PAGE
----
Tag Archives: gardens

The Art of Gardens

To London, and the Royal Geographical Society.  I’d never visited Works on Paper Fair before, but this year the organisers have chosen Horatio’s Garden as their charity partner, so this was work. I did have a brief chance to look at some of the fabulous art on show – including some wonderful pieces by neo-Romantic and mid-20th century artists – including John Minton, John Piper and Edward Ardizzone – of whom I am especially fond. Sadly, all out of my league price-wise (one is, after all, only an ‘umble gardener).

 

 

The real reason for the visit was not to look at pictures, but to talk about gardens. Or rather, to listen to others talking about gardens. Horatio’s Garden has been consistently fortunate in having its gardens made by designers from the top drawer of British garden design. And here they were on stage, all five of them, being asked by an audience of 350 guests for their opinions, thoughts and ideas about ‘the art of gardens’.

Cleve West, who designed the first Horatio’s Garden in Salisbury in 2012, was joined by James Alexander-Sinclair (Glasgow), Joe Swift (Stoke Mandeville), Bunny Guinness (Oswestry) and Tom Stuart-Smith (Stanmore)*. Inevitably, the focus was on what makes a successful garden in the context of a hospital setting, and with an eye to accessibility and practicality. Slopes, for instance, are utterly useless for a garden which will be used mostly by patient in wheelchairs – 1 in 100 is just about tolerable, but nothing more or it ceases to be accessible. At the same time, the gardens must be good gardens which hold their own irrespective of the healthcare context: beautiful, thoughtful, rewarding places in which to spend time. Works, dare I say it, of art.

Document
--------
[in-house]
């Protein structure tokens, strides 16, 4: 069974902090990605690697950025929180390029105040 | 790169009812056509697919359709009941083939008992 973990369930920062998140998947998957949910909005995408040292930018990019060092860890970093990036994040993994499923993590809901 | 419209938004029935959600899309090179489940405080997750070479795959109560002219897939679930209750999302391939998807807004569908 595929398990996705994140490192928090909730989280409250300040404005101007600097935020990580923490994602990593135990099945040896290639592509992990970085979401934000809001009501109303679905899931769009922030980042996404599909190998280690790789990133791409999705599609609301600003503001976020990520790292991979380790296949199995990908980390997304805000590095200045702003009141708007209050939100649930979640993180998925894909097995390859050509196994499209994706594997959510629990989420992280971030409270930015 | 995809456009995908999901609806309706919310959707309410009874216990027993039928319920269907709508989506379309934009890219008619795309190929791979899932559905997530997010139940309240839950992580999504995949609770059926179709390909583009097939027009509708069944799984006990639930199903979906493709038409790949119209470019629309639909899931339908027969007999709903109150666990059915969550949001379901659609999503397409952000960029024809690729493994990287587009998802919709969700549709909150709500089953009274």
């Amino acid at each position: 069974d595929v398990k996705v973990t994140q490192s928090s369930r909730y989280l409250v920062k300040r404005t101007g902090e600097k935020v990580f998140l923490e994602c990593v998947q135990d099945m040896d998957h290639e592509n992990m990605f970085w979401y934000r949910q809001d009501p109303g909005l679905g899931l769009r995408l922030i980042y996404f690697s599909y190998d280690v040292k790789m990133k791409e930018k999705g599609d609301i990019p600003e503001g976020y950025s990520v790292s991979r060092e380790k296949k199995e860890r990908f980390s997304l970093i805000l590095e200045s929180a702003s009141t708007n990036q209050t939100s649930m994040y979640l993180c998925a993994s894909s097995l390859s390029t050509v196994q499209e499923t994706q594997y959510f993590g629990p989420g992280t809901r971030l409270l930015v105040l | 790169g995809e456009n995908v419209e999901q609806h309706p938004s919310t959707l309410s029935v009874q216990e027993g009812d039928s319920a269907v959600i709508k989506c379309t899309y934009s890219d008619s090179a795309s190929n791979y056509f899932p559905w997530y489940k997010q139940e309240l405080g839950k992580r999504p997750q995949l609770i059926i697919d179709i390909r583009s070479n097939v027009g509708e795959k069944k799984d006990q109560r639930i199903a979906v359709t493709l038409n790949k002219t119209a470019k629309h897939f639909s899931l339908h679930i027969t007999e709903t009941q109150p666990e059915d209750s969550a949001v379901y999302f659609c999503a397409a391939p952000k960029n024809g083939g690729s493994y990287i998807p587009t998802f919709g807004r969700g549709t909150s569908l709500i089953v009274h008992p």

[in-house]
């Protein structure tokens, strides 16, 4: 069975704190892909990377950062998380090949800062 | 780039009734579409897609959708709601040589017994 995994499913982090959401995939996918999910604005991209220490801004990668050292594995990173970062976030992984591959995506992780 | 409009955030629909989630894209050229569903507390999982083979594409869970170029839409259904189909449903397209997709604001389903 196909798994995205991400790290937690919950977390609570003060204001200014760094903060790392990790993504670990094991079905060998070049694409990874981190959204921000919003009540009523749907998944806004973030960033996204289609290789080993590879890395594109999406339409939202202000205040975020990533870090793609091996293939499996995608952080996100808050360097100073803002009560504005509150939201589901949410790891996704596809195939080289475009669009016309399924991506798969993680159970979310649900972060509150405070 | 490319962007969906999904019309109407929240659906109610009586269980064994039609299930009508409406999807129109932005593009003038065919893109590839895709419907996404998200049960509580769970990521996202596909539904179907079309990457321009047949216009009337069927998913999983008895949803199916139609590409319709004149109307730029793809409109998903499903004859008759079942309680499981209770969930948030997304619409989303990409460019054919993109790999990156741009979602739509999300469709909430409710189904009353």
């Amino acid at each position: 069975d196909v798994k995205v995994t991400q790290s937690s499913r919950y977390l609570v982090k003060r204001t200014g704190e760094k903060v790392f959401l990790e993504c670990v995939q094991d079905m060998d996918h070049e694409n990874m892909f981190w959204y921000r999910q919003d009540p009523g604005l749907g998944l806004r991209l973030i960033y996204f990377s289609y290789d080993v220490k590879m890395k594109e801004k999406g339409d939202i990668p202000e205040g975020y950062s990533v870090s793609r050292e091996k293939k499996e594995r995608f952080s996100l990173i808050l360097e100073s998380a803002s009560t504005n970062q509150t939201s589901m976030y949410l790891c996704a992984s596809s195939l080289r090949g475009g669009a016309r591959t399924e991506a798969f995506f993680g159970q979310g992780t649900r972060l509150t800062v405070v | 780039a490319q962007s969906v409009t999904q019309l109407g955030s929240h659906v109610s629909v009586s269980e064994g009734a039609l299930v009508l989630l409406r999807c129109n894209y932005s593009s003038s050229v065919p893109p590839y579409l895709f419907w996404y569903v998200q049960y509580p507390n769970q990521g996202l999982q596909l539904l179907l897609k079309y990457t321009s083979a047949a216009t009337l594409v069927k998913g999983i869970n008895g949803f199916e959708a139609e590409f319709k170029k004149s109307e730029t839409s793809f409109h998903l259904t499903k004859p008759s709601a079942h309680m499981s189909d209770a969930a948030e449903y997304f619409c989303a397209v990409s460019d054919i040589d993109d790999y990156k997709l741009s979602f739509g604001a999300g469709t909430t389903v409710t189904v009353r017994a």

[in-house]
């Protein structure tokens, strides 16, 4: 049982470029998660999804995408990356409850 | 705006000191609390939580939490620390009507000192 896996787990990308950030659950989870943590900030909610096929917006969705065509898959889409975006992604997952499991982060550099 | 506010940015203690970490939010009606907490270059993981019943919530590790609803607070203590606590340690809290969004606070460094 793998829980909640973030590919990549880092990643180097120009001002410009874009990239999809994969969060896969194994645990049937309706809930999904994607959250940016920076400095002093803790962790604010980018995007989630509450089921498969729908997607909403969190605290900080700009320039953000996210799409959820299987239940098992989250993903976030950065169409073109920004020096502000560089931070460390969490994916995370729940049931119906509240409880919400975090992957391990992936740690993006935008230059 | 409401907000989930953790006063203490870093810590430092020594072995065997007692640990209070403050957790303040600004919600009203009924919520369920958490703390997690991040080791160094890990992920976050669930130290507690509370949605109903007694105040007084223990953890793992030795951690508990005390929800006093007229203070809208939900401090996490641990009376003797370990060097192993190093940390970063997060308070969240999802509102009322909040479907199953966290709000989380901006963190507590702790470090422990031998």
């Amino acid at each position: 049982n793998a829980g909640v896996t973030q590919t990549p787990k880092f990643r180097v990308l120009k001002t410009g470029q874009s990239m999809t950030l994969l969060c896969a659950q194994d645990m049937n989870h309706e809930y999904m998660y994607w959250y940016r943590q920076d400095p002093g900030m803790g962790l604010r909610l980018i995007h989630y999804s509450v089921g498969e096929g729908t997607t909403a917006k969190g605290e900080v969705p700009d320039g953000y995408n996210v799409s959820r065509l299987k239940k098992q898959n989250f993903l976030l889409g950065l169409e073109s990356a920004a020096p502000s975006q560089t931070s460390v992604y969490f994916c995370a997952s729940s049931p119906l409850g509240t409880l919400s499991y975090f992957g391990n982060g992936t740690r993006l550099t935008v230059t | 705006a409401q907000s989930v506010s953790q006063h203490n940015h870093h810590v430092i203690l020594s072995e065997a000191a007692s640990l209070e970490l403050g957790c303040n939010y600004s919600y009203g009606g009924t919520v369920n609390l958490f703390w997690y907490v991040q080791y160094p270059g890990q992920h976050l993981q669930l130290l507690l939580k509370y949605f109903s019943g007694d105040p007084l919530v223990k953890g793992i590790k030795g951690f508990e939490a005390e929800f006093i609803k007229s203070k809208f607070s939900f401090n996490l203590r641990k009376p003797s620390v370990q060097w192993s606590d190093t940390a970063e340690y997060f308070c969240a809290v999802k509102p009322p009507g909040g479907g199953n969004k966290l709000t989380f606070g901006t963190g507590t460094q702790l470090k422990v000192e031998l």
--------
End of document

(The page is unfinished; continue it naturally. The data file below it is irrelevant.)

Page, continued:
The rights and wrongs of raised  beds (Cleve hates them, Bunny was quite keen); the necessity of encouraging insects to animate the garden as well as to sustain its ecosystem; the need for planting to appeal to all of the senses; and the glory of birdsong – all were entertainingly debated.